My eldest daughter Jessi is 5.5 years old. She’s smart and has started to question the existence of Father Christmas. How does he know if she’s been naughty or nice? How could he possibly go to everyone’s house in one night? Reindeers can’t really fly…
Jessi doesn’t know about the ‘Self Fulfilling Prophesy Theory’. She doesn’t yet understand that if she stops believing, some Christmas magic will fade. We will no longer leave out cookies for Santa and carrots for the reindeer. Her Santa sack may not be filled. She will relate differently to Christmas forever…
American sociologist Robert Merton first coined the phrase ‘self-fulfilling prophecy’, and defined this as a ‘process whereby a belief or an expectation, correct or incorrect, affects the outcome of a situation or the way a person or a group will behave.’
In the late 1960s studies were done in a school. All the children in an elementary class were given a test, and teachers were told that some of the children were unusually clever (they were actually normal). The researchers came back at the end of the school year and tested the same class again. They found that the children singled out had improved their scores far more than other children. Many other lab and field studies have since backed this up. (See the work of Robert Rosenthal.)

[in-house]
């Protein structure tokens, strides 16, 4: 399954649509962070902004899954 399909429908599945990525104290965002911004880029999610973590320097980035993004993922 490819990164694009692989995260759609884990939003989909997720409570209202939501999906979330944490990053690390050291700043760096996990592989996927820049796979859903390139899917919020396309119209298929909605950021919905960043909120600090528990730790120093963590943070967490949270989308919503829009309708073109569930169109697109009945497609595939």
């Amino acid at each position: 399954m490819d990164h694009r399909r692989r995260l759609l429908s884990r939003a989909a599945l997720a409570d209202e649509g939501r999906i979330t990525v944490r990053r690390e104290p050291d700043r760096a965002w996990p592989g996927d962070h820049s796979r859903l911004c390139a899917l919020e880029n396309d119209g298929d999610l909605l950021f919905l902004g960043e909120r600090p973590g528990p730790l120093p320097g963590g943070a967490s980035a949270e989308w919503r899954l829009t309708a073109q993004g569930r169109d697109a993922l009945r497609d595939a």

This happens because of the feedback between beliefs and behavior. We search, consciously and unconsciously, for reinforcement of our beliefs. We act to make it so.
What are you shaping by your beliefs? Where are you fulfilling the expectations of others without question? How would shifting what you believe impact the people you lead?
So now do you believe in Father Christmas? You may not find flecks of soot around your lounge room and your stocking full of presents… You will find you enjoy the magic of Christmas that little bit more.